My Past

I have been interested in health education since I began tenth grade. I spent the next three years of high school volunteering with my school’s chapter of Mentors in Violence Prevention. As a Mentor, I taught 8th graders to think critically about gender stereotypes and take an active role in preventing gender violence. From those early lessons, I realized how health education can bring to the surface conversations about the most vital and pressing issues in students' daily lives.

In college, I volunteered as a health educator in the New York City public schools through Peer Health Exchange. I saw the transformation of ninth graders as they received basic health education. When our program started, they lacked basic information about how to care for themselves and their relationships. As they enthusiastically engaged with the lessons we taught, however, they reported change in their attitudes and their behavior. Students expressed the results of feeling empowered, whether through a vow to stop the cycle of teen pregnancy in their families or through more daily decisions to stop drinking soda.

Meanwhile, in my health education work on campus at Columbia University, I saw what happened to otherwise bright and aware people who had not received comprehensive health education as child or teenager. I worked with college students getting tested for HIV, often anxious and ashamed but unaware of the specifics of HIV transmission. In teaching incoming freshman about consent and sexual assault prevention, I encountered a plethora of young adults who could not talk about their bodies, neither with friends nor with partners. As a result, they suffered from heartbreak, violence and disease.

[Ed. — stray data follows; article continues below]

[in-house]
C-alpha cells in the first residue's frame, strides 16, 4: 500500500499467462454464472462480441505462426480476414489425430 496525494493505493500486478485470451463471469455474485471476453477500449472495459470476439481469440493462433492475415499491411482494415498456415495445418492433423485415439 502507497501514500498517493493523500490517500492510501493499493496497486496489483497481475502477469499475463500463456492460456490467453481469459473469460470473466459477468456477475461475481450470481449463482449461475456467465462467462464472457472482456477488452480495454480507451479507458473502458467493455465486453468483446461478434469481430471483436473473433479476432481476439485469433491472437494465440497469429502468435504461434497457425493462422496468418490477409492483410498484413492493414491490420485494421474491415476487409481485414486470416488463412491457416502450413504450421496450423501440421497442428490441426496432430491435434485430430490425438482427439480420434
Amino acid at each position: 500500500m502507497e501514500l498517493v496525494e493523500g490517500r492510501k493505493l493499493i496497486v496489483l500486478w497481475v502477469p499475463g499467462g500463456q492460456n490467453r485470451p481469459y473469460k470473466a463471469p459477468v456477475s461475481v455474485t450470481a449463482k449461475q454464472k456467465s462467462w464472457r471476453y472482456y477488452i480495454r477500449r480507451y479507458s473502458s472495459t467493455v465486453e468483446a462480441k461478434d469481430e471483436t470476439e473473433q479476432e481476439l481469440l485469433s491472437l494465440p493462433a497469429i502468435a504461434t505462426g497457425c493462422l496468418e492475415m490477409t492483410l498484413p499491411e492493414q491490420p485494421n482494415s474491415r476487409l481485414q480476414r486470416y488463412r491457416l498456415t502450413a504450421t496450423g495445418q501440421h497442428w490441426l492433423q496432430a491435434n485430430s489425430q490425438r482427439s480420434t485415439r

Health education is a basic tool to protect youth from a plethora of epidemics spanning obesity, sexual violence and HIV. But health education is also much more than that-- it is a path through which to develop healthier, happier students and learning communities. As I taught health education full-time these past two years, my students developed basic social and emotional skills that immediately began to help them manage their emotions, relate positively to each other, and engage with their schoolwork. They brought to class many current, pressing issues in their lives, whether related to conflicts with friends, changes in their bodies, or concerns about their schoolwork and stress levels. In these ways, I saw the health education is a crucial part of helping a school become a positive and productive learning community.

When a health learning community thrives, it has the power to transform much more than just itself. Through our discussions in health class, my students became inspired to take a stand on issues, express themselves, and spearhead community service projects. For these reasons and others, my experience engaging in and reflecting on health education for nine years and has inspired me to pursue this path for many, many more.